According to Hawaii child custody law, in making a determination regarding custody, the judge is to act in the best interest of the child, taking into account the following factors:

  • the child’s wishes, if of sufficient age and capacity to form an intelligent preference
  • any court determination that family violence has been committed by a party
  • any history of sexual or physical abuse of a child by a parent
  • any history of neglect or emotional abuse of a child by a parent
  • the overall quality of the parent-child relationship
  • each party’s history of caregiving or parenting prior and subsequent to separation
  • each party’s cooperation in developing and implementing a plan to meet the child’s needs, interests, and schedule (unless family violence has occurred)
  • the emotional, safety, educational, and physical health needs of the child
  • the child’s need for relationships with siblings
  • each party’s actions showing they allow the child to maintain family connections through family events and activities (unless family violence has occurred)
  • each party’s actions showing that they separate the child’s needs from their needs
  • any evidence of past or current drug or alcohol abuse by a party,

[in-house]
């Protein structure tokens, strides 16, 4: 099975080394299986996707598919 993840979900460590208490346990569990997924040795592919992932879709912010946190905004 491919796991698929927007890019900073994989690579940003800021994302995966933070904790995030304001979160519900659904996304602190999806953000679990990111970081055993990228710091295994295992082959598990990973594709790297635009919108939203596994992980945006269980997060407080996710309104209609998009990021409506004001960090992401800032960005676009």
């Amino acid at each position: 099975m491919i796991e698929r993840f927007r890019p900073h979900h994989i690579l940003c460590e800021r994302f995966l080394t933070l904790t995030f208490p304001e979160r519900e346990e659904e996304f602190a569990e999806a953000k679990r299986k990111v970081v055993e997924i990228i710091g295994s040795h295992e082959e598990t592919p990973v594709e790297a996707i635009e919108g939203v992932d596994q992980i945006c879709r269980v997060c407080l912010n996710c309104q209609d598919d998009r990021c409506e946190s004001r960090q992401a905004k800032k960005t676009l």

• the mental health of each party
  • the areas and levels of conflict present within the family, and
  • a party’s prior willful misuse of the protection from abuse process.

Child support in Hawaii

A decision must also be made about how the children will be financially supported. This almost always comes down to one parent paying money to the other. Child support is determined by reference to the Hawaii child support guidelines.

Miscellaneous matters

In an uncontested divorce, the judge may waive a hearing and enter a Decree of Divorce based on the affidavits of the parties. If one of the parties denies under oath that the marriage is irretrievably broken, the judge may continue the divorce case for 30 to 60 days and suggest to the parties that they seek marriage counseling.

LegalZoom’s uncontested online divorce service is an inexpensive way to file for divorce if you and your spouse agree on most major issues. Otherwise, you can talk to an attorney for advice or help filing for divorce through the LegalZoom personal legal plan.

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Edward A. Haman, Esq.

About the Author

Edward A. Haman, Esq.

Edward A. Haman is a freelance writer, who is the author of numerous self-help legal books. He has practiced law in Hawa… Read more

This portion of the site is for informational purposes only. The content is not legal advice. The statements and opinions are the expression of the author, not LegalZoom, and have not been evaluated by LegalZoom for accuracy, completeness, or changes in the law.